As I keep saying… Our females need to be disenfranchised again… Or failing that the husband should own the wife’s vote.

    I’m sorry for all the great gals here as they obviously don’t deserve it, but we’re talking big population propensity here.

  36. JC

    And. Daughters…. The father should have her vote if she’s unmarried. .. Or the vote should simply go to male heir.

    Female vote have ruined our political system.

  37. Jim Rose

    tens of thousands of green jobs would go if the world stopped warming.

    I worry more about global cooling. kilometre thick icesheets covering all of canada and most of europe are hard to adapt to.

  38. Helen Armstrong

    The older the gals get the more risk averse they become

    Right with you there, JC, no way will I get in the yard with a fresh Mickey now, or at least know exactly where the rails are at any time, even if my actually getting to them and over them is probably more wishful thinking these days.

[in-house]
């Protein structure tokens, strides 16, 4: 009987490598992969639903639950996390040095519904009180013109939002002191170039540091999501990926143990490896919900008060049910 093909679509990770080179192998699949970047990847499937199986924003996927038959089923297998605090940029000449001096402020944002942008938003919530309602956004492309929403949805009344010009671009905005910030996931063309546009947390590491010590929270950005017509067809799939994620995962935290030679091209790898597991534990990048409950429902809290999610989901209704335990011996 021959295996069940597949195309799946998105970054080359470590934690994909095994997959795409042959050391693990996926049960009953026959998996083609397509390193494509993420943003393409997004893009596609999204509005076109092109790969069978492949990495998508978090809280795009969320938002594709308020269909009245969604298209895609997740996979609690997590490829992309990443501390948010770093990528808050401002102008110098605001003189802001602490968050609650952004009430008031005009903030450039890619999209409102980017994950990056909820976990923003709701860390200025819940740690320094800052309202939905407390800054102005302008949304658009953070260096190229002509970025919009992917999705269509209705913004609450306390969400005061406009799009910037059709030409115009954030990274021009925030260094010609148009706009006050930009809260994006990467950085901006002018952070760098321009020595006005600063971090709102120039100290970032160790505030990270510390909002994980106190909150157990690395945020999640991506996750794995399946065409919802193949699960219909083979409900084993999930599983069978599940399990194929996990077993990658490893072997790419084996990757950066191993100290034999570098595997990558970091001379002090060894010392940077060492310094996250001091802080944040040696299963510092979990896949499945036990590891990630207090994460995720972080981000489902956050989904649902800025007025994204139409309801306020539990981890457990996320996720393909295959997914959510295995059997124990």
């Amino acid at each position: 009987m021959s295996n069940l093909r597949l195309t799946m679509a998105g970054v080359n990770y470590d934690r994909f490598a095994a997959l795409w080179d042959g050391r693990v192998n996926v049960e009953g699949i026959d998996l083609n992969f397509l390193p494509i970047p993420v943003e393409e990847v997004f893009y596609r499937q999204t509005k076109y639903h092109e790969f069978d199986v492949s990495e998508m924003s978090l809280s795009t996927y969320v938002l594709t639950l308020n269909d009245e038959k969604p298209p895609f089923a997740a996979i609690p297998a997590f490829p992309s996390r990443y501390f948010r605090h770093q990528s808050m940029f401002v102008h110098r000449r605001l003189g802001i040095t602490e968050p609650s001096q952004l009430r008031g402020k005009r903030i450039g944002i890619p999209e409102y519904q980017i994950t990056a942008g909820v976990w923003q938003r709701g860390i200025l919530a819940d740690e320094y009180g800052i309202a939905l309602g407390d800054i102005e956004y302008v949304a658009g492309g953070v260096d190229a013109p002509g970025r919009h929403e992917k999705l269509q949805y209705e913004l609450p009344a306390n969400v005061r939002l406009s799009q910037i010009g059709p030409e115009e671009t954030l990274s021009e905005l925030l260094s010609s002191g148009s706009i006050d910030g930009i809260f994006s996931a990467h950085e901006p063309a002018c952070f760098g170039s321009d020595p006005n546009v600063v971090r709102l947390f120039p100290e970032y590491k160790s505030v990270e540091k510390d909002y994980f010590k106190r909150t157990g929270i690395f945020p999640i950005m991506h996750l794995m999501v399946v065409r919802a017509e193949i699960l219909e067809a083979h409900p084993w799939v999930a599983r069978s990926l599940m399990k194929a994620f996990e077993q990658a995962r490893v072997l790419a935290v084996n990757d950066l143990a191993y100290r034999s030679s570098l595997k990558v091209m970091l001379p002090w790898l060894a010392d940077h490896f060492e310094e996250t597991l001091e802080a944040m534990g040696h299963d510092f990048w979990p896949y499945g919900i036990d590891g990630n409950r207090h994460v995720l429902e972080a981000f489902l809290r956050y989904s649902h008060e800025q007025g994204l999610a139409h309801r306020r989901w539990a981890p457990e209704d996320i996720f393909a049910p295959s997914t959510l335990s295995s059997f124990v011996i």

As to greenfilth, my risk aversion is they should all be exterminated or send to Tasmania.

    Re the female vote – are you a little outvoted in your family? heheh

  39. JC

    I worry more about global cooling. kilometre thick icesheets covering all of canada and most of europe are hard to adapt to.

    How would tubbie Milne explain that one.

  40. manalive

    There are a few names missing from that Economist essay for instance Lindzen, Christy, Singer, Spencer, Michaels.

    … the puzzle does need explaining …

    No it doesn’t.
    It’s not that the hypothesis/theory/fantasy/hoax needs to be tweaked in order to accommodate the recent temperature plateau; rather it’s back to taws, reverting to the null hypothesis i.e. whatever the effect of rising CO2 it is impossible to identify.

  41. manalive

    Oh … it is impossible to identify and on the empirical evidence of the past 70 years, not dangerous.

  42. Will

    Greenies are losing The Economist

    Nice delusion, but the entire article reinforces the belief in “climate change” and the “greenhouse gas” ‘theory’.

    They begin with:
    “The climate may be heating up less in response to greenhouse-gas emissions than was once thought. But that does not mean the problem is going away”

    and end with: